The volunteers underwent a battery of tests that measured cognitive performance, functional performance, and behavior, and brain imaging and monitoring of biomarkers of the disease. The drug was associated with extremely robust amyloid plaque clearance; most of the participants at 18 months had no detectable plaques in their brain. Other downstream effects associated with Alzheimer’s, like tau and neuronal inflammation biomarkers, also looked like they moved more towards normal.
There was a statistically significant separation between participants who received the drug compared to those who received a placebo on global measures of cognitive and functional impairment, keeping in mind that participants in the study had a confirmed diagnosis of Alzheimer’s but their cognitive symptoms were still very mild at the time of their enrollment. This provides the first definitive evidence that clearing amyloid beta improves cognitive performance. It is important to note that both groups experienced cognitive decline over the 18 months of the study, but the placebo group declined at a faster rate.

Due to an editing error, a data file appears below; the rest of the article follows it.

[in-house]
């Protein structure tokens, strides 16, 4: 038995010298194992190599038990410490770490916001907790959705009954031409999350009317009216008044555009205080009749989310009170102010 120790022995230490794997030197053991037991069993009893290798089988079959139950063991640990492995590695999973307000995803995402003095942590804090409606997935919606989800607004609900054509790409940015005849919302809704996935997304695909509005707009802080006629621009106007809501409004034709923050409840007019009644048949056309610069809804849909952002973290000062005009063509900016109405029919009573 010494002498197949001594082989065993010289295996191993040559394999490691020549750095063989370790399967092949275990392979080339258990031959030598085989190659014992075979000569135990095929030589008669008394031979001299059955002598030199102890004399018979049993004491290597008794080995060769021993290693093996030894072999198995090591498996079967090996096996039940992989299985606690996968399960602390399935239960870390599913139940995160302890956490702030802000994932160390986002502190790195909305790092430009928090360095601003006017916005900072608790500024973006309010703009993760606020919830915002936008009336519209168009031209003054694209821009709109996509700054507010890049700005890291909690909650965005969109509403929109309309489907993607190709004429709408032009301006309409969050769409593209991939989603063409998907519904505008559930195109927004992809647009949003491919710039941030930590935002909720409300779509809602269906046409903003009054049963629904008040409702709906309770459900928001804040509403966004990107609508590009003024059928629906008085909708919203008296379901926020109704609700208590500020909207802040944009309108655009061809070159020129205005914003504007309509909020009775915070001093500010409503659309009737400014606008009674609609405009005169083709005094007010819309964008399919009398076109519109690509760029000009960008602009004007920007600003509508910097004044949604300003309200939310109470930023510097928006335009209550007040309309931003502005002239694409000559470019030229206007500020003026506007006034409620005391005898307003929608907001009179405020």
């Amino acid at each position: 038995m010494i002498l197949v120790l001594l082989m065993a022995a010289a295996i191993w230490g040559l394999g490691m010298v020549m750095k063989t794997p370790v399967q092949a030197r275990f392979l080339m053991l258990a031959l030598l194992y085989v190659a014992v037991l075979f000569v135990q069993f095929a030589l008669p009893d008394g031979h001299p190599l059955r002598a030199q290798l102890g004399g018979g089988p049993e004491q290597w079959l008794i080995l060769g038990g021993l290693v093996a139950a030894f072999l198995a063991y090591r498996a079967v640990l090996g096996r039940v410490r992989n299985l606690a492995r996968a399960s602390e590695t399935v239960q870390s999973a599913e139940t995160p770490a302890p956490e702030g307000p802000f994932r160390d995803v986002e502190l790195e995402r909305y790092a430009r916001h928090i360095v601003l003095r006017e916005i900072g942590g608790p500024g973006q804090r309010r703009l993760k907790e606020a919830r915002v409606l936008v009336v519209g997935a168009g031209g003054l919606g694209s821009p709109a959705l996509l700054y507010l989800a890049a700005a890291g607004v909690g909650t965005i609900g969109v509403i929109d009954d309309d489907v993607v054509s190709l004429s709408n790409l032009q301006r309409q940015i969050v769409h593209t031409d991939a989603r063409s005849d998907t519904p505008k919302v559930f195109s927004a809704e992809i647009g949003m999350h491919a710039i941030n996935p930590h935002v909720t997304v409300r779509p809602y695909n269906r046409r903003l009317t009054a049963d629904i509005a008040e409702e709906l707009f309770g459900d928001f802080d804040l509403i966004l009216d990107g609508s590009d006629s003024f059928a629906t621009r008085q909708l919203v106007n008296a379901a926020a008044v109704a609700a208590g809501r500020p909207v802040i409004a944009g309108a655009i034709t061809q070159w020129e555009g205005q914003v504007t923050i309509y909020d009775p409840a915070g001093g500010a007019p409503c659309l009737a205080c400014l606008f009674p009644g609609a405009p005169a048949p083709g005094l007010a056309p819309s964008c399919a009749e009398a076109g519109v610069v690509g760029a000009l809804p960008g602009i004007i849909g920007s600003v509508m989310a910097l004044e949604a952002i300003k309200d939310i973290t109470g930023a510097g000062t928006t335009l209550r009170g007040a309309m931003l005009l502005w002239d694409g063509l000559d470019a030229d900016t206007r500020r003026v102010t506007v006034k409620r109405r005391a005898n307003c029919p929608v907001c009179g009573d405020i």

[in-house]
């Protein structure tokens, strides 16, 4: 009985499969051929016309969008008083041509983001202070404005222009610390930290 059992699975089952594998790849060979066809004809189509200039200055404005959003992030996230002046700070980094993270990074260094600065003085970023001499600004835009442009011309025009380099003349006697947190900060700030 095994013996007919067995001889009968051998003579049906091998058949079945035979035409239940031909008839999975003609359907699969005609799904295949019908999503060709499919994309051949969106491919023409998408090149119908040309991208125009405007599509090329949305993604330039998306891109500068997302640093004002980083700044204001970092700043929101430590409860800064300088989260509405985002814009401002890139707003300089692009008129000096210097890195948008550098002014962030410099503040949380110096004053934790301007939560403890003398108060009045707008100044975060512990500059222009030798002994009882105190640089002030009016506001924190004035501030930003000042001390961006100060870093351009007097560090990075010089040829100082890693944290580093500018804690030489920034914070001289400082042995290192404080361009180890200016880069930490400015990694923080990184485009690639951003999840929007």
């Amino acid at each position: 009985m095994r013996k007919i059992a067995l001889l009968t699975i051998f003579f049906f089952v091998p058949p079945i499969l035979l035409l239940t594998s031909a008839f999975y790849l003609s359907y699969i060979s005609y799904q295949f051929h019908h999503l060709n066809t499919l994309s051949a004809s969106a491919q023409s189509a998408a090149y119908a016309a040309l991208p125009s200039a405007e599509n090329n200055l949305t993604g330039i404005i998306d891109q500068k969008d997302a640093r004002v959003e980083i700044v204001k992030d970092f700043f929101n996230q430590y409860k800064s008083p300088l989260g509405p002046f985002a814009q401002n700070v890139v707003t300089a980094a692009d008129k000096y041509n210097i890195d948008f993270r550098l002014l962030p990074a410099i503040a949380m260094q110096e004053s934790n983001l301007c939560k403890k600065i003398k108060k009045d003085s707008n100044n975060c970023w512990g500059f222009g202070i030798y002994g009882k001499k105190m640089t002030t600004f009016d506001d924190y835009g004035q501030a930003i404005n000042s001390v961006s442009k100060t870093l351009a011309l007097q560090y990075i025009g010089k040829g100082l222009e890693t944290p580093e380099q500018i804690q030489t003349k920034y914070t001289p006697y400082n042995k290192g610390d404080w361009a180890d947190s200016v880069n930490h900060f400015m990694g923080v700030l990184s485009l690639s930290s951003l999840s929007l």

About 12.5 percent of participants showed evidence of mild to moderate localized brain swelling, but this was not life threatening, rarely clinically evident, and resolved over several weeks when the medication was temporarily halted. We also saw a higher rate of micro hemorrhages, or pinhead bleeds, that we often see in patients with Alzheimer's disease, so the treatment requires careful clinical and MRI monitoring, particularly in the first 6-12 months.
Why has it been so difficult to develop new treatments for AD?
Porsteinsson: Alzheimer’s is a very complex, multi-modal disease that varies from person to person. This is also a disease where the changes in the brain start maybe 20 to 25 years before you have any clinical symptoms. By the time someone presents with symptoms they are actually very late in the overall disease course.